“Peace poems can lead to peace-filled conversations and guide our thoughts and efforts in the months ahead.” What a delight to open my email and find Carla Shafer’s message. Carla is a poet, founder of the Chuckanut Sandstone Writers Theater, and originating collaborator of Bellingham Repertory Dance Company of Phrasings: In Word and Dance, an annual event combining poetry and modern dance.
The concept was simple. I was put into a group of 28 writers who pledged to send one another an original poem each day in February. The practice was a lovely way to slow down, focus on peace, and send out the result. I didn’t think much about writers doing the same until lovely, soul-stirring postcards starting arriving. I’ve saved every one. I want to share them all here but will try to restrain myself.
If you’re interested in taking part, you’ve got only a few days to register.
Peace Poetry Postcard Month February 2017
JOIN poets from around the world (28 to a group) and send one of your original peace poems on a postcard for the 28 days of February. Sign-up by January 30!
To SIGN UP, send an email to firstname.lastname@example.org
Use the subject line: Peace Postcards
In the body of the e-mail provide:
Your Name, Street Address, City, State, Country and Postal Code.
For every 28 poets who sign up, a group is formed. You will receive an e-mail with your list as soon as your group reaches 28 names and addresses.
- On the first day of February (or before) write an original poem on a post card of your choice and send it to the person whose name is listed below your name.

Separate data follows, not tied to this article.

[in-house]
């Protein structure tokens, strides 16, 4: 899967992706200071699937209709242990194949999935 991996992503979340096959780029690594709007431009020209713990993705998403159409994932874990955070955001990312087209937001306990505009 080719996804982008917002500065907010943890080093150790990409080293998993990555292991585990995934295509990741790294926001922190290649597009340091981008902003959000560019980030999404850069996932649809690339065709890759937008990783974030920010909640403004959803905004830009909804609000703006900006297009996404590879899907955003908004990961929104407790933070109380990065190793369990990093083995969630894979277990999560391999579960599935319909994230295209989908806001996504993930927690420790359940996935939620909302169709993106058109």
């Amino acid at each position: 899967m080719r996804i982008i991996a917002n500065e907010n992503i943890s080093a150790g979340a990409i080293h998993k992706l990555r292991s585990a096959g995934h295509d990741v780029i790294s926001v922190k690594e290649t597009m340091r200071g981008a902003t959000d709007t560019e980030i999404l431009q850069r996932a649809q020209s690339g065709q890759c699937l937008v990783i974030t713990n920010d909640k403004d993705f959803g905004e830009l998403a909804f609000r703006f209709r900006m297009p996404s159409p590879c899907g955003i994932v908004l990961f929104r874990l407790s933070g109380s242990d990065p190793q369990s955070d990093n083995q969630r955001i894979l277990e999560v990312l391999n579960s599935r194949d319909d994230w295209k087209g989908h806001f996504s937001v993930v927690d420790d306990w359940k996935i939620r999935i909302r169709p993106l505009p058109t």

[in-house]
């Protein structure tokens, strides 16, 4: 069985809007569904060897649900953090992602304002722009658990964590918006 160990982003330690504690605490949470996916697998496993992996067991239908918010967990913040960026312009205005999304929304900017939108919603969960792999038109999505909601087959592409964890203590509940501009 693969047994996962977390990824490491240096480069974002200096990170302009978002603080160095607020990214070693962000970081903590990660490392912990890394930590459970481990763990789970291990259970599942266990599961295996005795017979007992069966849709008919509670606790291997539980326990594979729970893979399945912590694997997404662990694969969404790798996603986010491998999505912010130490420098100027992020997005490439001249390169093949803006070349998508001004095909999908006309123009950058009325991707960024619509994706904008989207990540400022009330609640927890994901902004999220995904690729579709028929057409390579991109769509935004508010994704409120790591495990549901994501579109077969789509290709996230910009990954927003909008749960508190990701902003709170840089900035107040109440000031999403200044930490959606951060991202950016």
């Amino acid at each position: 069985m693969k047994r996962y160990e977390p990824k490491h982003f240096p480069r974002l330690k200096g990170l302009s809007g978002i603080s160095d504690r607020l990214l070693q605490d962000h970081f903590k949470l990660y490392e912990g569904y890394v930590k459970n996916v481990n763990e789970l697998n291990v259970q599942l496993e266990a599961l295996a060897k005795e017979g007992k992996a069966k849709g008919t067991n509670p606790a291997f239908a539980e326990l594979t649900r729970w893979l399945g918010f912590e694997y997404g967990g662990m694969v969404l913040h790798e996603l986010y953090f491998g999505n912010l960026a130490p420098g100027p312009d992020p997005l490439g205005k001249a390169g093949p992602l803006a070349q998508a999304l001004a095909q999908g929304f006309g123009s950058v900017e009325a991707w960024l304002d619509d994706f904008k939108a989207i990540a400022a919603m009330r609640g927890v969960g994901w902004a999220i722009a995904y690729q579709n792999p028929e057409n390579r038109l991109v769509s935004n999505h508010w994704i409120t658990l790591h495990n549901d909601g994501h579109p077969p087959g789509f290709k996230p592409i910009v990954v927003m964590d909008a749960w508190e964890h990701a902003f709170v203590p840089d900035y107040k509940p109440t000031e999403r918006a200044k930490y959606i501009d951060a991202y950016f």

- Proceed down the list sending a new post card every day.
- Circle back to the top of the list until you come back to your own name.
- It’s that easy!
- From the U.S. International postage is 1.20 per card or 4 first class forever stamps.
- Within the US, postcard stamps at 0.35 (cents)
Original poems about peace in these anxious times. You may also be inspired by a postcard you have received or by a prompt listed at World Peace Poets Facebook page. (Feel welcome to post your peace poem and comments on the World Peace Poets FB page if you wish.)
You might want to write poems with a child or a neighbor. You might want to post poems you’ve received on your fridge, on social media, on a community bulletin board. As Carla said in an interview with the Bellingham Herald, “Every time people speak their hopes, address their losses and fears and listen to each other, we are taking a step toward peace.”